Minorities Abroad Project
Name: Kimberly St. Julian
Destination: Kiev and Odessa, Ukraine
Time Abroad: Summer 2013
Ethnic Self-identification: African-American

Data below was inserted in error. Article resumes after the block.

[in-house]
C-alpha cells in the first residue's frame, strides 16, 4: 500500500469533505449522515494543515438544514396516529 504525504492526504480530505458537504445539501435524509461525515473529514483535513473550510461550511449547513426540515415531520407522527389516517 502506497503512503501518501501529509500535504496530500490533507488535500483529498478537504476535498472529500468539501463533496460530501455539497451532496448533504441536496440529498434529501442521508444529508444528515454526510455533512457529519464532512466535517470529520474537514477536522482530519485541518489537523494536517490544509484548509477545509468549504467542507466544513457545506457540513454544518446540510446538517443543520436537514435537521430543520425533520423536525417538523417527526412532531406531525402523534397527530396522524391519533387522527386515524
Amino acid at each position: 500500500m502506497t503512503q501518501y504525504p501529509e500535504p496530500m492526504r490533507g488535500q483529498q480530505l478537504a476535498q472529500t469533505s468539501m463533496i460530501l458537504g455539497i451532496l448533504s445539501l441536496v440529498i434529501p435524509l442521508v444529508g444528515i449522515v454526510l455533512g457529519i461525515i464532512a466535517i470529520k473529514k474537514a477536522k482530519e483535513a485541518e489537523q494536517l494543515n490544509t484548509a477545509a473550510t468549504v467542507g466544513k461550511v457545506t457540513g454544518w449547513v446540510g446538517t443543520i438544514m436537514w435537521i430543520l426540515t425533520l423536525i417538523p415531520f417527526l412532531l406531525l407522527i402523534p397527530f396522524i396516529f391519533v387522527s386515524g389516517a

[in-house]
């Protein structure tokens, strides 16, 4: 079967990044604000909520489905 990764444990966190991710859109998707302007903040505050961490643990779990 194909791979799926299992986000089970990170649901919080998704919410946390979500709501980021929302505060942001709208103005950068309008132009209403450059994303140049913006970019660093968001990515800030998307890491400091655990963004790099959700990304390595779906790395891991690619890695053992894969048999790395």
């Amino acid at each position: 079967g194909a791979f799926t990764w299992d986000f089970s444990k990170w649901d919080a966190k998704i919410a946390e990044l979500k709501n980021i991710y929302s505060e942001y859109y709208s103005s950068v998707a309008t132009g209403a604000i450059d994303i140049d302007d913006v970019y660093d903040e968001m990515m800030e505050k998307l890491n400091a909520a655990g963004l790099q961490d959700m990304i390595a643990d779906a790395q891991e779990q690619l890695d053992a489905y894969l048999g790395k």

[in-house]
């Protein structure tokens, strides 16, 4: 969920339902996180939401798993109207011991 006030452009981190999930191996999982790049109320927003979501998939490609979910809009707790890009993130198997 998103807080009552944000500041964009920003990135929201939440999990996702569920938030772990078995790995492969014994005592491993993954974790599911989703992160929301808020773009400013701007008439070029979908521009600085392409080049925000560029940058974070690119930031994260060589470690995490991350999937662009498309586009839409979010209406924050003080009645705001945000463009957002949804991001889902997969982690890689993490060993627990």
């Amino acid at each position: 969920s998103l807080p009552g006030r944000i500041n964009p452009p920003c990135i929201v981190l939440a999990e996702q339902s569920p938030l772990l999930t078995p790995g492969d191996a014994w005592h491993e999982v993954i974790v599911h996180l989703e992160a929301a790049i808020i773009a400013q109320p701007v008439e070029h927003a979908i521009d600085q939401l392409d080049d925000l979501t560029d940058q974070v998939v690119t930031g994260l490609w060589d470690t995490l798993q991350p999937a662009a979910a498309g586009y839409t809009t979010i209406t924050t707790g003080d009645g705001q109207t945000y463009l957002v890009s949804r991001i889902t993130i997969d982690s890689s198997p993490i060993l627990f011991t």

When my thesis advisor told me that I had to go to Ukraine to perform archival research for my MA thesis, I was unhappy to say the least. This was due to two reasons: a) I hadn’t planned on going abroad over the summer; I was going to do an intensive language program. And b) he failed to understand why I would be so nervous about going to Ukraine alone as a woman and as a woman of color. When I discussed my concerns about traveling to Ukraine alone and as a female of color with one of my professors, who is Ukrainian, he expressed his shock and concern. He told me that he simply did not realize what students of color have to go through when they travel to the region, but he would help me any way he could. Our chat made me feel better. Although he wasn’t aware of the issues that students of color face, and not many scholars in our profession do, he would support me in every way he could (and I am incredibly thankful for his support and help). Four months later, the night before I was due to depart for Kiev, I was incredibly nervous and afraid. I made the mistake of Googling “racial attacks in Ukraine,” which led to me nearly canceling my trip to Ukraine, therefore postponing my future career as a Soviet historian until further notice. It also didn’t help that my parents were not at all comfortable with the idea of me going to Ukraine, especially alone.